“Then going out he went, as was his custom, to the Mount of Olives, and the disciples followed him. When he arrived at the place he said to them, “Pray that you may not undergo the test.” After withdrawing about a stone’s throw from them and kneeling, he prayed, saying, “Father, if you are willing, take this cup away from me; still, not my will but yours be done.” And to strengthen him an angel from heaven appeared to him. He was in such agony and he prayed so fervently that his sweat became like drops of blood falling on the ground. When he rose from prayer and returned to his disciples, he found them sleeping from grief. He said to them, “Why are you sleeping? Get up and pray that you may not undergo the test.”
The time has come. All of our fasting, prayer, and almsgiving have led us here. The parables have been proclaimed. The visits to the temple are over. Jesus has celebrated His final meal with His disciples, giving them His Body and Blood as the new Passover. They eat and drink, but before the final cup they leave the house and go out into the night. Nobody ever left the house during Passover. To do so was to tempt the Angel of Death, who took the lives of the firstborn in Egypt. As they go out singing into the night, Jesus goes to face death itself, the ancient serpent, once and for all time.
Jesus leads them down from the city, through the shadowy Kidron Valley (“Though I walk through a dark valley, I fear no harm” – Psalm 23:4), and up into the Garden of Gethsemane. Here Jesus falls on His knees to pray, and in doing so begins His great Passion. He prays so intensely that He sweats blood, begging the Father to remove this weight from His shoulders (Mt 26:36-46; Mk 14:32-42; Lk 22:39-46).
At this moment in the garden, Jesus takes on all the sin that ever was and ever will be, and we see the intensity of Jesus’ struggle. As the second person of the Triune God, He can see and feel the full reality of the sin and death that He is taking on His very self. Christ feels the weight and suffering caused by every rejection of God and the significant pain and guilt left by each sin. Being fully man, He cries out to the Father to make it stop, to take this suffering from His shoulders. Being fully God, He humbly submits His will to the Fathers. The pain is so intense that angels are sent to minister to Him in His time of need.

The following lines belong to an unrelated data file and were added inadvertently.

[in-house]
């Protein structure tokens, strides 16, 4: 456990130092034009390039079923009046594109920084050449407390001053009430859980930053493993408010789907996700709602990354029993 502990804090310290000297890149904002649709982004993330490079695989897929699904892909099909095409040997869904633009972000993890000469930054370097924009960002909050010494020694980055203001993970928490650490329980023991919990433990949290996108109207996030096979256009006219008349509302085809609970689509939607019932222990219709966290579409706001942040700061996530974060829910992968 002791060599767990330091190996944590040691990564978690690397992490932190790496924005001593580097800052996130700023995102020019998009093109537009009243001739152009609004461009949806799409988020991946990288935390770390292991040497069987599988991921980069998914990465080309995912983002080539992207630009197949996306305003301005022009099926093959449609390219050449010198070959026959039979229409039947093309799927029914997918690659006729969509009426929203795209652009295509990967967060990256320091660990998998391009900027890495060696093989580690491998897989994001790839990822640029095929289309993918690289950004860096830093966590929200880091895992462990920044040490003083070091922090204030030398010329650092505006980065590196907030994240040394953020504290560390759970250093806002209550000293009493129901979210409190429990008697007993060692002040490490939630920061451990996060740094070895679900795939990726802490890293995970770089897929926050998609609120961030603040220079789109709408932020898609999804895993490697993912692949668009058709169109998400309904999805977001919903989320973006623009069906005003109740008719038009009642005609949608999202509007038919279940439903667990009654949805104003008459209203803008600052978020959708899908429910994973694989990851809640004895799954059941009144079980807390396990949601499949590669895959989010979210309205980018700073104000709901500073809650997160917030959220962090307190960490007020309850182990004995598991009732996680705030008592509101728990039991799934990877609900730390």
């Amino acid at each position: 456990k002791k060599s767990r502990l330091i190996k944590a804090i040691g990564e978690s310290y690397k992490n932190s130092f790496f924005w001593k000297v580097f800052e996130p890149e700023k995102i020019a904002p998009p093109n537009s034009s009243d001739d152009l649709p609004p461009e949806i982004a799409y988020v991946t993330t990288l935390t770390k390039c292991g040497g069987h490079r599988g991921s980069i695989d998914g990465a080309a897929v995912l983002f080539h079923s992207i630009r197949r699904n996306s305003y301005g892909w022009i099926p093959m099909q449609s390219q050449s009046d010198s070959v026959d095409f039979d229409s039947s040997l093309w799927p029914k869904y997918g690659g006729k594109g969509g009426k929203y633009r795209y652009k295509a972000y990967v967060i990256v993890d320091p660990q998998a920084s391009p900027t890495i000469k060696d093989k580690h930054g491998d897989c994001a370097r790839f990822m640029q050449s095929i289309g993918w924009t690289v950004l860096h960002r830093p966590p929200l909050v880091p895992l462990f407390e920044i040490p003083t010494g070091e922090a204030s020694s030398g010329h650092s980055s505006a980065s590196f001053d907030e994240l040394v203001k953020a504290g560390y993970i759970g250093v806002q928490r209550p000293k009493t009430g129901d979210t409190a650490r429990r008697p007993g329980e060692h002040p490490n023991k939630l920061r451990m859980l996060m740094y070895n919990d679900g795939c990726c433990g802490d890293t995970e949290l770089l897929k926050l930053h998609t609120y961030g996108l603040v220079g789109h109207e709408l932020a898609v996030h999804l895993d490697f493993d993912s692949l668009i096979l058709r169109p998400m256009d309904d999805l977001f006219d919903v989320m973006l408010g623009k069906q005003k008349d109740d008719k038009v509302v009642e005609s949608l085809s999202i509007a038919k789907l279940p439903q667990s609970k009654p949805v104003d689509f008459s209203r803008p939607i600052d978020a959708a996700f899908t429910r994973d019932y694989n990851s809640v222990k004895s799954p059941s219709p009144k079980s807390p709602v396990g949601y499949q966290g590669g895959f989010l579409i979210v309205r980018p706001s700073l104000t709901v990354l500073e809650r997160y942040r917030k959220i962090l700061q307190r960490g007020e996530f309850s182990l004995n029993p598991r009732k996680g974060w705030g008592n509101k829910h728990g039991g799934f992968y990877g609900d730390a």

After this ordeal He finds His disciples sleeping, and begs them to pray that they may not undergo the test. He seeks to protect and shelter them from the suffering that Adam failed to protect Eve from when the serpent tempted them in the Garden of Eden.
Before they disciples fully wake, the guards arrive, led by Judas Iscariot to take Jesus into custody. Jesus knows they’re coming. From where He stood on the Mount of Olives, He could see a lit candle from a mile away. Jesus watched the soldiers approach and never flinched or hid. In fact, He went out to greet them (Jn 18:4). On their arrival, He asks them who they are looking for. Jesus is challenging them to state their evil intent, to which they reply, “Jesus of Nazareth” (Jn 18:5). At this moment, they don’t recognize Him. Their hearts, darkened by sin, cannot recognize Jesus. So Judas, the betrayer, kisses Jesus to signify who they should arrest. The lover of all betrayed with a kiss. Immediately they arrest Him and the Passion of Jesus continues into the night.
Over the next few days, Jesus will walk the lonely road to Calvary to prove His unending love. He will contend death and come out triumphant. Every step of the way looks like defeat, but He is moving closer and closer to victory. As we walk alongside Jesus through the Easter Triduum, we have to ask ourselves some questions.
Will we stay awake with Jesus?
Will we help Christ carry His cross, or will we run?
Will we be the ones to betray Him with a kiss?
Let us pray for strength to not undergo the test. Let us look upon the Paschal Mystery of Jesus with love and adoration, knowing that it is by His stripes we are healed and with His death comes victory.